There have also been characters like Nadīr Bouhmouch, the Moroccan author of My Makhzen and me, a witness-movie on the 2011 youth who challenged the leaders of their country. Al Makhzen, besides carrying the meaning of "warehouse", indicates the Moroccan State Treasury, and by extension the corrupt power tightly standing by the king. Nadīr was also the first Moroccan film director to join Fi Sahara, a film festival that takes place in the Saharawi refugee camps located in the Algerian desert, and which was represented in Naples by its director Maria Carrión.
Moreover, Tomás Muñoz, a member of the Madrid 15-M movement, better known as Los Indignados, has presented his video-documentary research on the new forms of labour precariousness among young people of his country, while Greek Tsismetzoglou Georgia, who was part of the team of media activists during the occupation of Athens’ Syntagma Square, and French Charlotte Ricco, Marseille’s young director from the association Tabasco Vidéo, have told of their new productions on women’s activism in the Mediterranean.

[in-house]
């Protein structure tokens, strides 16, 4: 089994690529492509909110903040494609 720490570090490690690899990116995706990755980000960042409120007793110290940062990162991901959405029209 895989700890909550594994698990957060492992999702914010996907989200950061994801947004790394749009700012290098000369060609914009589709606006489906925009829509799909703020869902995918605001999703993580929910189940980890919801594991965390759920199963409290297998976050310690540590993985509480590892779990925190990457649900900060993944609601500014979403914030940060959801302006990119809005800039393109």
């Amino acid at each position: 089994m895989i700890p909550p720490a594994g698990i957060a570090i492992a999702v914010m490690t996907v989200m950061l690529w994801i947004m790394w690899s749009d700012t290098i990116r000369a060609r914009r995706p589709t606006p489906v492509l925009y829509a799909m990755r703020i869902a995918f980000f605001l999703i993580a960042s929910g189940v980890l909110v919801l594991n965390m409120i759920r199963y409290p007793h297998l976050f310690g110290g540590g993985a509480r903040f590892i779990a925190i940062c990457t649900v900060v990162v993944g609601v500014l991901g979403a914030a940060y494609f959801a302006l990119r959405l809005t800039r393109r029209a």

Among those young hot heads there has also been Rafāt al-Zaqout, who had launched a famous internet satire campaign against Bashār al-Asad using wooden puppets: Top Goon. The episodes of Top Goon, increasingly getting noir with the progressive growth of violence in the Syrian streets, were very much followed on Youtube in 2011, and the authors were wanted by the regime (Rafāt had kept his identity anonymous, and called himself Jamīl, it was with this nickname that I had known him). Once some of the cities of northern Syria were liberated, Rafāt and his group began to tour them with a travelling theatre kit speaking of hope and freedom, but the arrival of the Islamist brigades forced them to close the cabin and sack the puppets. Together with Rafāt, that week we’ve talked about Syriaat the Political Sciences Department of the Naples’ University Federico II, in the presence of Salām Kawākibi, deputy director of the Arab Reform Initiative. Well, these were simply some of the festival guests.